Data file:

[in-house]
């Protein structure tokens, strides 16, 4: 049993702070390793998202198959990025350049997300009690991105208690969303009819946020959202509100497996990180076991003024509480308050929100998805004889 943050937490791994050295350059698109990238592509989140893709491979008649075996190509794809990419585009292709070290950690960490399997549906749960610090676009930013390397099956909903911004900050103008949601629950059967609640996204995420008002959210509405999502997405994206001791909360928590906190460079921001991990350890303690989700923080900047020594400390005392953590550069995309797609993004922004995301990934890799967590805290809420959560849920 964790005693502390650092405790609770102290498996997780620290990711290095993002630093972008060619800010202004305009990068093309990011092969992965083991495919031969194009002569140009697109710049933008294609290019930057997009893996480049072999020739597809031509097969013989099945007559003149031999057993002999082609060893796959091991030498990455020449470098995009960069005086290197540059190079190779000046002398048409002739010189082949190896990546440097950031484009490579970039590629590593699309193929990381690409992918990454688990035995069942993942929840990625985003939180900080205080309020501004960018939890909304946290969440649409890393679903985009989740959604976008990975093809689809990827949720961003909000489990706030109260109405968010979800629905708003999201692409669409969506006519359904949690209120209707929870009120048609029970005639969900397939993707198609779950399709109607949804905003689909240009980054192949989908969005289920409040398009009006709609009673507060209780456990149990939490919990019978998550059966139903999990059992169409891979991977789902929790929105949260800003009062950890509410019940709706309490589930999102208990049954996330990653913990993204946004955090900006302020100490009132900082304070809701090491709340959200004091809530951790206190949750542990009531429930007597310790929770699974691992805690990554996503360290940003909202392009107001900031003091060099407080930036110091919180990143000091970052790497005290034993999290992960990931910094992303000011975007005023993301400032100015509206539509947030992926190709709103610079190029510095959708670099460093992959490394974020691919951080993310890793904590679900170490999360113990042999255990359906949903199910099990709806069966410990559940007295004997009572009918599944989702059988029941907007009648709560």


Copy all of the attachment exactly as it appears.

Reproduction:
[in-house]
């Protein structure tokens, strides 16, 4: 049993702070390793998202198959990025350049997300009690991105208690969303009819946020959202509100497996990180076991003024509480308050929100998805004889 943050937490791994050295350059698109990238592509989140893709491979008649075996190509794809990419585009292709070290950690960490399997549906749960610090676009930013390397099956909903911004900050103008949601629950059967609640996204995420008002959210509405999502997405994206001791909360928590906190460079921001991990350890303690989700923080900047020594400390005392953590550069995309797609993004922004995301990934890799967590805290809420959560849920 964790005693502390650092405790609770102290498996997780620290990711290095993002630093972008060619800010202004305009990068093309990011092969992965083991495919031969194009002569140009697109710049933008294609290019930057997009893996480049072999020739597809031509097969013989099945007559003149031999057993002999082609060893796959091991030498990455020449470098995009960069005086290197540059190079190779000046002398048409002739010189082949190896990546440097950031484009490579970039590629590593699309193929990381690409992918990454688990035995069942993942929840990625985003939180900080205080309020501004960018939890909304946290969440649409890393679903985009989740959604976008990975093809689809990827949720961003909000489990706030109260109405968010979800629905708003999201692409669409969506006519359904949690209120209707929870009120048609029970005639969900397939993707198609779950399709109607949804905003689909240009980054192949989908969005289920409040398009009006709609009673507060209780456990149990939490919990019978998550059966139903999990059992169409891979991977789902929790929105949260800003009062950890509410019940709706309490589930999102208990049954996330990653913990993204946004955090900006302020100490009132900082304070809701090491709340959200004091809530951790206190949750542990009531429930007597310790929770699974691992805690990554996503360290940003909202392009107001900031003091060099407080930036110091919180990143000091970052790497005290034993999290992960990931910094992303000011975007005023993301400032100015509206539509947030992926190709709103610079190029510095959708670099460093992959490394974020691919951080993310890793904590679900170490999360113990042999255990359906949903199910099990709806069966410990559940007295004997009572009918599944989702059988029941907007009648709560």